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The French Revolution

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Ms. Mc Caffrey

on 23 January 2018

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Transcript of The French Revolution

The French Revolution
2. The Age of Enlightenment
The 18th century was called the Age of Enlightenment or the Age of Reason.
In France, thinkers such s Rousseau, and Voltaire criticised the system of government.
They said the king had too much power.
They wanted him to share power with a parliament.
3. The Privileges of the Nobility and the Clergy
The people of France were divided into 'three estates'
The clergy and nobility had special privileges, or concessions, they did not have to pay taxes.
The Third Estate
The Third Estate paid taxes
4. The Influence of the American War of Independence
French people had admired what the Americans had done in the War of Independence by over throwing the might of the British Empire.
They felt the ideas of French thinkers could be put into practice.
Some French soldiers involved in the revolution in America became involved in the revolution in France.
France was also nearly bankrupt because of helping America King Louis XVI was now charged with the problem of how he would pay for the cost of war.
Learning Intention
At the end of this chapter you should understand....
The causes of the French Revolution
The role of Robespierre in the Reign of Terror
The results of the French Revolution
Backgrounds and Causes
In 1789, revolution broke out in France.
What caused the revolution?
1. Absolute Monarchy
In the late 18th century, France was ruled by an absolute monarch, Louis XVI.
The king had power over everybody.
There was no parliament, and he could make laws as he wished.
He believed he got his power from God - this was called the divine right of kings.
His wife, Marie Antoinette, an Austrian, was not liked. She displayed too much wealth in the palace of Versailles.

The First Estate: The clergy (bishops and priests)
The Second Estate: The nobility
The Third Estate: The rest of the French people.
The Third Estate was made up all French people who were not members of the clergy or the nobility.
Some were well off such as merchants or bankers.
Others were less well off, such as shopkeepers.
Below them were poorer peasants and laborers in the town and countryside.
Many of these were very badly off.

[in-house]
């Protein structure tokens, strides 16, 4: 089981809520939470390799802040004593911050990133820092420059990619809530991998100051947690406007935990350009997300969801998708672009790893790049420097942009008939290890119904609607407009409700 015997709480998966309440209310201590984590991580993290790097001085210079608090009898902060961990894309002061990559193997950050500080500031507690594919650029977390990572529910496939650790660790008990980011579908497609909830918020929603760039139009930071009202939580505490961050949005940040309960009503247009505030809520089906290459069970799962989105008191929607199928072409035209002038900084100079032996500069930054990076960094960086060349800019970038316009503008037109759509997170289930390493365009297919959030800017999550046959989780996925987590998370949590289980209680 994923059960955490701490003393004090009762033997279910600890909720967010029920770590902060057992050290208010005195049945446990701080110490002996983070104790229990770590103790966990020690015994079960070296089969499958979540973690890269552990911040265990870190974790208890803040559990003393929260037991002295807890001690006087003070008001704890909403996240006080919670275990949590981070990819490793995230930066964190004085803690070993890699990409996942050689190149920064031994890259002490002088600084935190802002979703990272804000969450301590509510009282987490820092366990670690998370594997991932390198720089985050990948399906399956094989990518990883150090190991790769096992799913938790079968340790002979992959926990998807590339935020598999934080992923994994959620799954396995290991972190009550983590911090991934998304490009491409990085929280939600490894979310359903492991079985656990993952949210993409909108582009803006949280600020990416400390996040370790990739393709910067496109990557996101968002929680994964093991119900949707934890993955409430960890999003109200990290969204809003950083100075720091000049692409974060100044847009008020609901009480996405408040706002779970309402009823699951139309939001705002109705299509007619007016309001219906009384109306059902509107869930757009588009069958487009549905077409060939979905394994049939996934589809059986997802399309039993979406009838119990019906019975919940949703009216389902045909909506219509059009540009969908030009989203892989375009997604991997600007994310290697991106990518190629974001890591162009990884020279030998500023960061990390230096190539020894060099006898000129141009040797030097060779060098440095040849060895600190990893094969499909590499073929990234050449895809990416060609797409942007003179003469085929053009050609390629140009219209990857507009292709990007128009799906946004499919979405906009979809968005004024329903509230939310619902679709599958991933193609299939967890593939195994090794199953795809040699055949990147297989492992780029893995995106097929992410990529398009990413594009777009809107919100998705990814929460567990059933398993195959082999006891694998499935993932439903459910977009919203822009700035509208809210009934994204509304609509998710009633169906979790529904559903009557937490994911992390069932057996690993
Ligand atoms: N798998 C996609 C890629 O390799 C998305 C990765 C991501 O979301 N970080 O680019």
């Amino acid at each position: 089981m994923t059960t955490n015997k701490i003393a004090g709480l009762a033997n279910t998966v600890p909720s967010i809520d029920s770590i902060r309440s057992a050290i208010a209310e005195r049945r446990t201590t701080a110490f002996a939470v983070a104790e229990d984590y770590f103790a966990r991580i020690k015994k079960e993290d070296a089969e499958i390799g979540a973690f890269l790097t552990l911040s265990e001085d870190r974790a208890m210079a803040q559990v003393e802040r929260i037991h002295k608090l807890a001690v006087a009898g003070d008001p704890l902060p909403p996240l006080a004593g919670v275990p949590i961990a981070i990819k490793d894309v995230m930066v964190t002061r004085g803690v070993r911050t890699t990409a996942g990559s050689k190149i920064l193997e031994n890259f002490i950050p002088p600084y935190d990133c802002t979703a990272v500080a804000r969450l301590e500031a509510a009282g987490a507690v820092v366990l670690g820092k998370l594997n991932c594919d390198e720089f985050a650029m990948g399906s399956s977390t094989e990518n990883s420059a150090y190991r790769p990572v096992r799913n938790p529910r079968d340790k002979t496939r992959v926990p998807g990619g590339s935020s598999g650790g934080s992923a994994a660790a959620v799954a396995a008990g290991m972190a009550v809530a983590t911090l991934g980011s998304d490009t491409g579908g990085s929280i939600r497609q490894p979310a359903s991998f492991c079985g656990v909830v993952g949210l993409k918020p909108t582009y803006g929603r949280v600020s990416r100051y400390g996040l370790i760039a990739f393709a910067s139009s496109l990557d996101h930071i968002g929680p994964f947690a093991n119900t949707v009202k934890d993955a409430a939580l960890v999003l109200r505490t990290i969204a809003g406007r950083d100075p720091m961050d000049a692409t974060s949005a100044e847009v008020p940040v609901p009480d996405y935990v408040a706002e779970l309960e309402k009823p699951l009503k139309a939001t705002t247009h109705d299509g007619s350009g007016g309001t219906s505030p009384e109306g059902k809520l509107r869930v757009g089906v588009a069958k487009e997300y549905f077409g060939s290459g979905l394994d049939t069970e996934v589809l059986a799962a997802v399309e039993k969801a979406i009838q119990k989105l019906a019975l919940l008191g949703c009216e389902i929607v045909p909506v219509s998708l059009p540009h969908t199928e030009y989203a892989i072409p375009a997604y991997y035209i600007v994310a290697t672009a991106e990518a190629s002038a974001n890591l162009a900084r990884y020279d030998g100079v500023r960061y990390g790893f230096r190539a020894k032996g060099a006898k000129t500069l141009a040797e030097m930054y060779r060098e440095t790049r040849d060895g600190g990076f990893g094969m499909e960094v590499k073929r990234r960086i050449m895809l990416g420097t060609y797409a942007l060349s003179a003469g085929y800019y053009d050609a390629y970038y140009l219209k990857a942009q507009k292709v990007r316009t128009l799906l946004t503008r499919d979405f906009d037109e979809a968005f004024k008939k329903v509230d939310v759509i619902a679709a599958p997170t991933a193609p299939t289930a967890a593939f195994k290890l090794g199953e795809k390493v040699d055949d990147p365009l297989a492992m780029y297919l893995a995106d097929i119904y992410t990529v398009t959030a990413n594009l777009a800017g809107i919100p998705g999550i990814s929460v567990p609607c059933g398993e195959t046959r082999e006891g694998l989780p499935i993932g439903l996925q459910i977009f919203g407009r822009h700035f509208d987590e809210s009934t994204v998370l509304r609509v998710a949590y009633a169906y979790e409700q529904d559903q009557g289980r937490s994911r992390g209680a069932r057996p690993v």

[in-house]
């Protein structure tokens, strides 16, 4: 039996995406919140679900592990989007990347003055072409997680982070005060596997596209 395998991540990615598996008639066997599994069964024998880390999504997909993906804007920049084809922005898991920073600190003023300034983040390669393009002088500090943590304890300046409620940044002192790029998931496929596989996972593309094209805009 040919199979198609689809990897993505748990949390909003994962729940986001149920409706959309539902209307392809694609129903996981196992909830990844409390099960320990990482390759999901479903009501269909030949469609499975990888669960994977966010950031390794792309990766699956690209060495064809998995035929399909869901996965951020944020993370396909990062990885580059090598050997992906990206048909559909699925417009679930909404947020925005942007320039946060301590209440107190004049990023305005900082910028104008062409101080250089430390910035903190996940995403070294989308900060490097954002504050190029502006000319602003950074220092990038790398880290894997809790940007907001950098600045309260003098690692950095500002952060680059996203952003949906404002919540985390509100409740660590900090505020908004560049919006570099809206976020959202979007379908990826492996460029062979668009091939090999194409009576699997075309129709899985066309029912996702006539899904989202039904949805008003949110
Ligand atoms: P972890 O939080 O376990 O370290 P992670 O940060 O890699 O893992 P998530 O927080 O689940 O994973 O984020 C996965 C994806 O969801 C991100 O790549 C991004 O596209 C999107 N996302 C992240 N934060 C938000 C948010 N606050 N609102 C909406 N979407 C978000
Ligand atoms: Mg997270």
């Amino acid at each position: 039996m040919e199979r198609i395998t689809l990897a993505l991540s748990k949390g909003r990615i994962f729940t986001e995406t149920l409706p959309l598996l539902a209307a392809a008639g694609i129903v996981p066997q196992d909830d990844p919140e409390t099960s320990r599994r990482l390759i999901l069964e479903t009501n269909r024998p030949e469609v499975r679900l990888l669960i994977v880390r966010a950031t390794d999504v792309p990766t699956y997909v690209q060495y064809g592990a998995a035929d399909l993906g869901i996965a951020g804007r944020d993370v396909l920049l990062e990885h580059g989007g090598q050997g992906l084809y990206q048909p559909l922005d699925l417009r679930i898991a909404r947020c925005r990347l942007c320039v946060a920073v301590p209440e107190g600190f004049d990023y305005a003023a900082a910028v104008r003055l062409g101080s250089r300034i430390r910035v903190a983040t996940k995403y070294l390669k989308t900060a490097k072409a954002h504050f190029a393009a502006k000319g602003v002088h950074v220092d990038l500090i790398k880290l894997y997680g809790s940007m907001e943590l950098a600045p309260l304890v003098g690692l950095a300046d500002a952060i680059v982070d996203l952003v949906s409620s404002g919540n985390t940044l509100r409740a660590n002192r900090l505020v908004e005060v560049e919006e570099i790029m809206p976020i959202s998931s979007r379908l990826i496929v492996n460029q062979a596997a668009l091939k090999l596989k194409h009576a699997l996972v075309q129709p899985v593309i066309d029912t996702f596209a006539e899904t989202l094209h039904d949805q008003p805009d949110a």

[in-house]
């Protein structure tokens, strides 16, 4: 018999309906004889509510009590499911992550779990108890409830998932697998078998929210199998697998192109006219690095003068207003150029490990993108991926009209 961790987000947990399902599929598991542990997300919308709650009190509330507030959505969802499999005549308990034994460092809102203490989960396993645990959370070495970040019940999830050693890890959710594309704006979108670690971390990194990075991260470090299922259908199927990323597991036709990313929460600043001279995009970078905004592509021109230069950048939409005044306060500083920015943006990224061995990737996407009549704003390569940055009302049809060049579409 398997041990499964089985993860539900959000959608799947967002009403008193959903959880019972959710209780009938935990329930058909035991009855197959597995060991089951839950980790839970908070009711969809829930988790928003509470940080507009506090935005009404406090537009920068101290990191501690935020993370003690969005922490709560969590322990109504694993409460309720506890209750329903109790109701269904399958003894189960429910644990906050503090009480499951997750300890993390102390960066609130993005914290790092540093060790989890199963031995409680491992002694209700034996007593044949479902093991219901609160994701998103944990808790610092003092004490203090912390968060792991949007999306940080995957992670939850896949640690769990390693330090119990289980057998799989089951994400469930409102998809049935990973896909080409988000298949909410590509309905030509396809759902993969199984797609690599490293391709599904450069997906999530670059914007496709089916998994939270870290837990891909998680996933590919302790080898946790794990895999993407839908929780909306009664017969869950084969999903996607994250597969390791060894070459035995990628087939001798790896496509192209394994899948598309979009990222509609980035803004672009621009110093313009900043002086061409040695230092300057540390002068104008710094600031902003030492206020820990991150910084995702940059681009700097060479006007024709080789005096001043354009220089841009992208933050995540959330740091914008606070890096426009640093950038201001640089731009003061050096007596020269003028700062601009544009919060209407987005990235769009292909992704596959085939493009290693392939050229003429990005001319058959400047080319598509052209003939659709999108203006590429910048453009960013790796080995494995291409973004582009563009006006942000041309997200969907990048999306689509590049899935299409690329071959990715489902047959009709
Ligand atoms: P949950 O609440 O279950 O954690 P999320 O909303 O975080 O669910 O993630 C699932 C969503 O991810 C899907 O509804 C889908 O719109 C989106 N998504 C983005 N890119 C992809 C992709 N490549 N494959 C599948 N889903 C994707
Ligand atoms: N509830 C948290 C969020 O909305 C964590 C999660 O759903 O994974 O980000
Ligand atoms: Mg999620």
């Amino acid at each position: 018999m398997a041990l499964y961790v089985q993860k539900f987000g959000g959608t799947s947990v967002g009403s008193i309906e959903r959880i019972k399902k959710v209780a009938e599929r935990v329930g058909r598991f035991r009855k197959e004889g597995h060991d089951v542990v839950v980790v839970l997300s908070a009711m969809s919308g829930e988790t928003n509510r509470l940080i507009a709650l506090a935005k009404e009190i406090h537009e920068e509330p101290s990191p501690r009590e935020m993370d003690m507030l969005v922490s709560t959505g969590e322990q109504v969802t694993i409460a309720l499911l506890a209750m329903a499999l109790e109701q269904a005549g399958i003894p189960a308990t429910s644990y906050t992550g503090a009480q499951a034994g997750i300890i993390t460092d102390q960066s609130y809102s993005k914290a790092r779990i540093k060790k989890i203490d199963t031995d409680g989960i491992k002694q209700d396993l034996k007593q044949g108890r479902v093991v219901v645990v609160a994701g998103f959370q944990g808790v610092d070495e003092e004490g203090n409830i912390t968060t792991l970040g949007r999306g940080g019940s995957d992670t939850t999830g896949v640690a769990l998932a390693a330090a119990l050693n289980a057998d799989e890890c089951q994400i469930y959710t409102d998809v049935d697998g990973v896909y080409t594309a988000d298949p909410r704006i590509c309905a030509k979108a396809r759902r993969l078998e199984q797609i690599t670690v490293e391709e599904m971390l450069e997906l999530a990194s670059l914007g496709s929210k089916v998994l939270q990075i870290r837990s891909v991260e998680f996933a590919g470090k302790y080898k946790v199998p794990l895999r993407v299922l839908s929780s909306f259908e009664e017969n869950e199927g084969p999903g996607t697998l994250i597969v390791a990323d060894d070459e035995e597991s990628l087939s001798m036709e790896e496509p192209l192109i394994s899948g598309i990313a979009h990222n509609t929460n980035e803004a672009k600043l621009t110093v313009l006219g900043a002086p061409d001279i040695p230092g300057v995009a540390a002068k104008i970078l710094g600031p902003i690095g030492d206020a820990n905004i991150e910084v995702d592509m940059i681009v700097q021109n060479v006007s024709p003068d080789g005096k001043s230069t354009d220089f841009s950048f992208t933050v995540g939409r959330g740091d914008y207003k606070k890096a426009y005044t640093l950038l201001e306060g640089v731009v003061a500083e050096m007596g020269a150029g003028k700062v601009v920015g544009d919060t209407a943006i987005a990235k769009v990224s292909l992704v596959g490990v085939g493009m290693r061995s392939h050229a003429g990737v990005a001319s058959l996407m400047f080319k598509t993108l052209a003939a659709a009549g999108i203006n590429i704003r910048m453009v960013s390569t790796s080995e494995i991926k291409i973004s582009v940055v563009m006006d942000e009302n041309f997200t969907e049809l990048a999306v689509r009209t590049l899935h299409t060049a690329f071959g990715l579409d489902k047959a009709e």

i) Taille: This was a land tax

ii) Tithe: Peasants had to hand over one-tenth of their crops every year to support the clergy of the Catholic Church.
5. The Meeting of the Estates-General
King Louis XVI wanted to raise taxes to pay off France's debts.
He called a meeting of the three estates for May 1789.
This meeting was called the Estates-General (or parliament).
As soon as the Estates-General met,there was serious disagreement over the system of voting.
The Third Estate wanted one vote for each member so that its 621 members could outvote the First Estate (308 members) and Second Estate (285 members) combined.
5. The Meeting of the Estates-General
When the members of the Third Estate were locked out of their meeting place in Versailles, they met in the royal tennis court.
Here they took an oath - known as the Tennis Court Oath - to stay together until a constitution was drawn up.
Eventually, the king ordered his loyal clergy and nobility to join the Third Estate.
The three estates of France now became known as the Constituent Assembly.
Later called the National Assembly.
6. The Revolution Begins: The Fall of the Bastille, 14 July 1789
During these months, excitement was growing in Paris.
People were getting angry because of bread shortages and high prices.
The city of Paris formed its own militia (part time voluntary soldiers), called the National Guard.
This was the spark that set off the revolution.
On 14 July 1789, a large crowd attacked the Bastille.
6. The Revolution Begins: The Fall of the Bastille, 14 July 1789.
Bastille was a large prison fortress in the centre of the city - because they thought that guns were stored there.
They captured Bastille and killed the governor.
This event is honoured on 14 July every year in the French national holiday, Bastille Day.
Full transcript